A study to evaluate an injection to improve Achilles tendon pain
Disease - Tendonitis
Lead applicant - Dr Rebecca Kearney
Organisation - University of Warwick
Type of grant - Clinical Studies
Status of grant - Active
Amount of the original award - £484,805.10
Start date - 1 September 2015
Reference - 20831
What are the aims of this research?
Many treatments exist for pain in the Achilles tendon of the heel, but there is no single best treatment. A new treatment has been developed which involves taking a sample of the patient's own blood and injecting part of the sample into the painful tendon. The aim of this research is to test whether this treatment is effective.
Why is this research important?
The national advisory body to the NHS (NICE) have stated that this new injection is safe, but there is no definite evidence that is works. At the moment some patients in some hospitals are offered the injections but in other areas they are not available. The results of this study will provide good evidence to help decide if this injection should or should not be routinely available to all patients with Achilles tendon pain.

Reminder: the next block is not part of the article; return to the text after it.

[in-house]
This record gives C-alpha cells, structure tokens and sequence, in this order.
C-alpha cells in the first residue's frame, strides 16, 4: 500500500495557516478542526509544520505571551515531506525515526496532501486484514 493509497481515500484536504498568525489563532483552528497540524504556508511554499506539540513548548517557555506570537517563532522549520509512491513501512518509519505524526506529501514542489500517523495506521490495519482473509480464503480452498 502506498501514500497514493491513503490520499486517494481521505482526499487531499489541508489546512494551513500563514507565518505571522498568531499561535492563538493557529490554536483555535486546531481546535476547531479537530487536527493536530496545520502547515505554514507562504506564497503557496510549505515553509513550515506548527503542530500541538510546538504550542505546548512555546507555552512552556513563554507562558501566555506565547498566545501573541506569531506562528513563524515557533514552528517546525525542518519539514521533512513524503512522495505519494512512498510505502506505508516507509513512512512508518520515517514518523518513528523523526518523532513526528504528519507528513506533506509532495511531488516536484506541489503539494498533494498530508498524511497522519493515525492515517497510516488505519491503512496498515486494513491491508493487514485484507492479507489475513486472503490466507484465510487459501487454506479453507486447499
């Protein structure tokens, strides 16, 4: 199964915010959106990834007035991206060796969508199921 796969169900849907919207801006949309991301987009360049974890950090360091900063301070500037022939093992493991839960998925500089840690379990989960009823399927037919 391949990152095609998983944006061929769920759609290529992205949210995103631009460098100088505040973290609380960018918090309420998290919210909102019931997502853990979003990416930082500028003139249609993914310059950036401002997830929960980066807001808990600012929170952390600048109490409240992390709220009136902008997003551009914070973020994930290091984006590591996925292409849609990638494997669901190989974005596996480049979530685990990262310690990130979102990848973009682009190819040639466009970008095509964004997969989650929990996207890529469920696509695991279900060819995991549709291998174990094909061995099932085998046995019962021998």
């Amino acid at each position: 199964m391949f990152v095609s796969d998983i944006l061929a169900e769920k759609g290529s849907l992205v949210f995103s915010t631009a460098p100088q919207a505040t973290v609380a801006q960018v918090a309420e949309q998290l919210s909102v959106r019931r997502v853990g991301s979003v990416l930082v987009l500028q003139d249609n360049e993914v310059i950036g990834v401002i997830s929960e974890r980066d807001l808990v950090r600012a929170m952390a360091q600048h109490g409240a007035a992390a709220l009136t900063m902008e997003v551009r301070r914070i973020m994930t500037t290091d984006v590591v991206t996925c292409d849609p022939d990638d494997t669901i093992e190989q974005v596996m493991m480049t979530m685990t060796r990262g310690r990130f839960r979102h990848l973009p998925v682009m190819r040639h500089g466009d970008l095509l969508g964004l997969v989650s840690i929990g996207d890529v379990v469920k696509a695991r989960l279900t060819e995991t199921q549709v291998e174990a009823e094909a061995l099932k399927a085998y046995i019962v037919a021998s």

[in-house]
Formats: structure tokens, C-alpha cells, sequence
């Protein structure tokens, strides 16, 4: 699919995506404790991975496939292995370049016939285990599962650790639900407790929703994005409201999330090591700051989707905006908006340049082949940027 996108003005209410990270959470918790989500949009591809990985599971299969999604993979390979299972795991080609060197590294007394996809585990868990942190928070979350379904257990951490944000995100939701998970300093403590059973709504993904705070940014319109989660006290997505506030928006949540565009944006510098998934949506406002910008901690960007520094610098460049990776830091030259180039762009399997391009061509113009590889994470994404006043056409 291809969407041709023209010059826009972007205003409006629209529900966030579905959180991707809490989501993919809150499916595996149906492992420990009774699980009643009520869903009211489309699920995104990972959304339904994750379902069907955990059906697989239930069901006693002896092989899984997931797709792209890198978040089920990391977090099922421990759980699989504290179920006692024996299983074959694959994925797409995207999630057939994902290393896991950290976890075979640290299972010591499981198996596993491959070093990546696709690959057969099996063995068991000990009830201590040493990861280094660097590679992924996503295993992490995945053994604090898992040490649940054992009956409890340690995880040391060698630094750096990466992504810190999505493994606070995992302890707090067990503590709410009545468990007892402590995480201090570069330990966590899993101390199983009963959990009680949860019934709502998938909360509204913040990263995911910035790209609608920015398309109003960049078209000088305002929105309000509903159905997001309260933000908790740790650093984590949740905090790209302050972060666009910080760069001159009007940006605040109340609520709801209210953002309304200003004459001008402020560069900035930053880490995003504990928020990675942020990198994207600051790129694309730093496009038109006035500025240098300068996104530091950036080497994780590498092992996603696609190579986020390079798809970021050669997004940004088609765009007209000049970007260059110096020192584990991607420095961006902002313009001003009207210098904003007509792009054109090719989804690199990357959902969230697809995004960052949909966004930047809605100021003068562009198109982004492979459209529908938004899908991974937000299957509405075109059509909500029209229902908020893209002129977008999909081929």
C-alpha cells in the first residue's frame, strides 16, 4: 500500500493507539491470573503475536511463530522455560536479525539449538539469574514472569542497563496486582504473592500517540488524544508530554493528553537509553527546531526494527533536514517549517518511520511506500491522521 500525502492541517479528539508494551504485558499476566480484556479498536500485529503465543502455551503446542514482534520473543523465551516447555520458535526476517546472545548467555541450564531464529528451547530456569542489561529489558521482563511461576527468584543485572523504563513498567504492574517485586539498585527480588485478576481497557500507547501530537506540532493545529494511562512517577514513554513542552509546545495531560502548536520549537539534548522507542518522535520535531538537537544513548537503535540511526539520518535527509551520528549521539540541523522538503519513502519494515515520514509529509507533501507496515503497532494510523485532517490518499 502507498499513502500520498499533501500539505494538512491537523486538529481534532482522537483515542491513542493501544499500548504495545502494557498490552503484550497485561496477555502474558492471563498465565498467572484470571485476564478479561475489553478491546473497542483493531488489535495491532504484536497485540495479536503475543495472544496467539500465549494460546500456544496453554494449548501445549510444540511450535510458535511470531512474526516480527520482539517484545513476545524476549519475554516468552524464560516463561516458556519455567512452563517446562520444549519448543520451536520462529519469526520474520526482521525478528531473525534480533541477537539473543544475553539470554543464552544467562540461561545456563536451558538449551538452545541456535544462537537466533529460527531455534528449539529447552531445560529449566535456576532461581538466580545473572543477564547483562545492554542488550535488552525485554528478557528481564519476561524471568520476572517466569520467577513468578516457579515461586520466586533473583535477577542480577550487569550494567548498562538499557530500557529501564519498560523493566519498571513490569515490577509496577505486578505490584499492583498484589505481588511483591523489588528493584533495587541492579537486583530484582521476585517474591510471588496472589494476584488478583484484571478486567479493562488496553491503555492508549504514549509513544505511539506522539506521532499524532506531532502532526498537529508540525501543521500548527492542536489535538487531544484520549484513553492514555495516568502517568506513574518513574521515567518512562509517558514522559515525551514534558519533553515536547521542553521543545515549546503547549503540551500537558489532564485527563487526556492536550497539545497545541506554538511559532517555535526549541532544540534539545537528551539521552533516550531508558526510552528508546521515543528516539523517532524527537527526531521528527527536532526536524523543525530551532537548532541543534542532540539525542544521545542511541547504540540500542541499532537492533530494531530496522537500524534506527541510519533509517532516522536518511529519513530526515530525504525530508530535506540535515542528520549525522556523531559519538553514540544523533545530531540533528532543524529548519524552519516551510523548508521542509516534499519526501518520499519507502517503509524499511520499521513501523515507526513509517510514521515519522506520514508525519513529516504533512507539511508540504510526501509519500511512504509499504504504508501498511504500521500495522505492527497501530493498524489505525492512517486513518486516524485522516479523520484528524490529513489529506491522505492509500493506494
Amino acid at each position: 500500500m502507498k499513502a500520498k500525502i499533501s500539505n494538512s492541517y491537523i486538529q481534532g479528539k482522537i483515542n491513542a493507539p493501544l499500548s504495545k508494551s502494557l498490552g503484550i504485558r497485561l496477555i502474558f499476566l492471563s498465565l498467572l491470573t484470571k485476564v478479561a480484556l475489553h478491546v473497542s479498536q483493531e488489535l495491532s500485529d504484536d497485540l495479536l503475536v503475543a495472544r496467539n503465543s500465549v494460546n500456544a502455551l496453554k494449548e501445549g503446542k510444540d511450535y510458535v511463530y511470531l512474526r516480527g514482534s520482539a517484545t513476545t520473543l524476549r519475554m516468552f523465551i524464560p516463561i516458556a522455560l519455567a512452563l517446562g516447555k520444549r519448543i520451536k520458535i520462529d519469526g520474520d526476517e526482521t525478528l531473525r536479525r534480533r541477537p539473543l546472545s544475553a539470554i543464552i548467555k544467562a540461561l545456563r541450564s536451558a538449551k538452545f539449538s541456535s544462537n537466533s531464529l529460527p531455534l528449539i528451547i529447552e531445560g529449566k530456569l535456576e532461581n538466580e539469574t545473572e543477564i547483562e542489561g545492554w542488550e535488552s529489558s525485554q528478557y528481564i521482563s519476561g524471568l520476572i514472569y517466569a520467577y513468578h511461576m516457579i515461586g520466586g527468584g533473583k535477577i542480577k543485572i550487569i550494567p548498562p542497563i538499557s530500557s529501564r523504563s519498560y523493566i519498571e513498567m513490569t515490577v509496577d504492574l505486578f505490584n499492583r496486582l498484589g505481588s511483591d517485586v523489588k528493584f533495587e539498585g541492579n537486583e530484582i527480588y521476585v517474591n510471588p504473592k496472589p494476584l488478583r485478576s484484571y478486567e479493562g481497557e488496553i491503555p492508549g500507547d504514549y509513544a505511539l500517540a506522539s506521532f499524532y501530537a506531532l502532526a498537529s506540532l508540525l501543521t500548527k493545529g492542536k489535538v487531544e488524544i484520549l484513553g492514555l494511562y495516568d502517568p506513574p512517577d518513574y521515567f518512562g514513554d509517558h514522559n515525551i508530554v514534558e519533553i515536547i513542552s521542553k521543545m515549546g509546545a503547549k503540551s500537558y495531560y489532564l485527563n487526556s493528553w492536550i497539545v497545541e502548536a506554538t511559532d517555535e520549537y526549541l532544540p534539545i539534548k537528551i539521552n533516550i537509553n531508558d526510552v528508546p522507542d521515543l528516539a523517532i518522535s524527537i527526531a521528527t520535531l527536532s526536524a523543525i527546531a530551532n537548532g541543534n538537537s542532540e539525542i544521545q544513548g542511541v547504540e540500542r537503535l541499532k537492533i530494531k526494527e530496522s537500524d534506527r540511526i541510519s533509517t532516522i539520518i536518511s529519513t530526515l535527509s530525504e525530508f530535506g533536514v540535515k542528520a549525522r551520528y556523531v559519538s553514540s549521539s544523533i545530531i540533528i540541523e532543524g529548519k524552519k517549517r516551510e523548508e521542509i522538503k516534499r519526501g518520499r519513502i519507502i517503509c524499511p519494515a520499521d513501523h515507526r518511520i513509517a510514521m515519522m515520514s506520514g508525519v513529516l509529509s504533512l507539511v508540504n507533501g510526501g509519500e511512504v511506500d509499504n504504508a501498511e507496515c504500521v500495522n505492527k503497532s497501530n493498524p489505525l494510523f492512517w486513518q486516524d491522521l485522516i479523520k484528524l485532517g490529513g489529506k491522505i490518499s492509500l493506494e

During this study, patients with Achilles pain will receive either the treatment injection or a placebo which consists of a needle inserted under the heel skin through which nothing is injected. The patients will not know which group they are in, to allow a fair comparison. All patients will complete questionnaires about pain, ability to perform activities and any complications. This will allow an assessment the effectiveness of the injection compared to the placebo, which would not be expected to have any beneficial effect.
How will the findings benefit patients?
This study will provide the national advisory body with good evidence to decide if this injection treatment should or should not be routinely available to all patients with Achilles tendon pain.